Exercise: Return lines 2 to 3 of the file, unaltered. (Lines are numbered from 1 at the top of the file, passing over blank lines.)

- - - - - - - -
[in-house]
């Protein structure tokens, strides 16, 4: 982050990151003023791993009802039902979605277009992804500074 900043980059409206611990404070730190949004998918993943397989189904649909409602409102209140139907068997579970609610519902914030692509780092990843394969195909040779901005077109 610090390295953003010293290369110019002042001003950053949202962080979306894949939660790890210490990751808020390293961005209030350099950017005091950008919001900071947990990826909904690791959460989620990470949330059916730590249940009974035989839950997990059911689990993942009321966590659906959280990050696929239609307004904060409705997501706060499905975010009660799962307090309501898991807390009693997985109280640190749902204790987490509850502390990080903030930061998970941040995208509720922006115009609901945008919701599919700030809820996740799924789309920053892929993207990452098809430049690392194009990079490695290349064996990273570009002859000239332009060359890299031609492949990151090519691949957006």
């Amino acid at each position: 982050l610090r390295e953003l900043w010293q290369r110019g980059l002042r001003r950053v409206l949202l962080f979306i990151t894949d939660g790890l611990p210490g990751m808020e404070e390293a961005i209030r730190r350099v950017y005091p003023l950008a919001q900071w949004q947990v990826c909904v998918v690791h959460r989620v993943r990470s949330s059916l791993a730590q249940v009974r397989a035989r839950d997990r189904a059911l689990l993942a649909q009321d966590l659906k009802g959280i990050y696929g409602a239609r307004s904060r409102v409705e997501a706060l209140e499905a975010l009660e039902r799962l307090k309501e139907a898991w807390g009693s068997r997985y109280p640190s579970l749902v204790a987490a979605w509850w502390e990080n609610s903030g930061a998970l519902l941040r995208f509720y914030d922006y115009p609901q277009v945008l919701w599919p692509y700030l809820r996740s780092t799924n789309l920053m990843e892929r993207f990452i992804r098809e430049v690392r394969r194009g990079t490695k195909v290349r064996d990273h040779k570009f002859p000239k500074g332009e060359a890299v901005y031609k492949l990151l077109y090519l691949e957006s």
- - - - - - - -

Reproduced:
């Protein structure tokens, strides 16, 4: 982050990151003023791993009802039902979605277009992804500074 900043980059409206611990404070730190949004998918993943397989189904649909409602409102209140139907068997579970609610519902914030692509780092990843394969195909040779901005077109 610090390295953003010293290369110019002042001003950053949202962080979306894949939660790890210490990751808020390293961005209030350099950017005091950008919001900071947990990826909904690791959460989620990470949330059916730590249940009974035989839950997990059911689990993942009321966590659906959280990050696929239609307004904060409705997501706060499905975010009660799962307090309501898991807390009693997985109280640190749902204790987490509850502390990080903030930061998970941040995208509720922006115009609901945008919701599919700030809820996740799924789309920053892929993207990452098809430049690392194009990079490695290349064996990273570009002859000239332009060359890299031609492949990151090519691949957006």
């Amino acid at each position: 982050l610090r390295e953003l900043w010293q290369r110019g980059l002042r001003r950053v409206l949202l962080f979306i990151t894949d939660g790890l611990p210490g990751m808020e404070e390293a961005i209030r730190r350099v950017y005091p003023l950008a919001q900071w949004q947990v990826c909904v998918v690791h959460r989620v993943r990470s949330s059916l791993a730590q249940v009974r397989a035989r839950d997990r189904a059911l689990l993942a649909q009321d966590l659906k009802g959280i990050y696929g409602a239609r307004s904060r409102v409705e997501a706060l209140e499905a975010l009660e039902r799962l307090k309501e139907a898991w807390g009693s068997r997985y109280p640190s579970l749902v204790a987490a979605w509850w502390e990080n609610s903030g930061a998970l519902l941040r995208f509720y914030d922006y115009p609901q277009v945008l919701w599919p692509y700030l809820r996740s780092t799924n789309l920053m990843e892929r993207f990452i992804r098809e430049v690392r394969r194009g990079t490695k195909v290349r064996d990273h040779k570009f002859p000239k500074g332009e060359a890299v901005y031609k492949l990151l077109y090519l691949e957006s």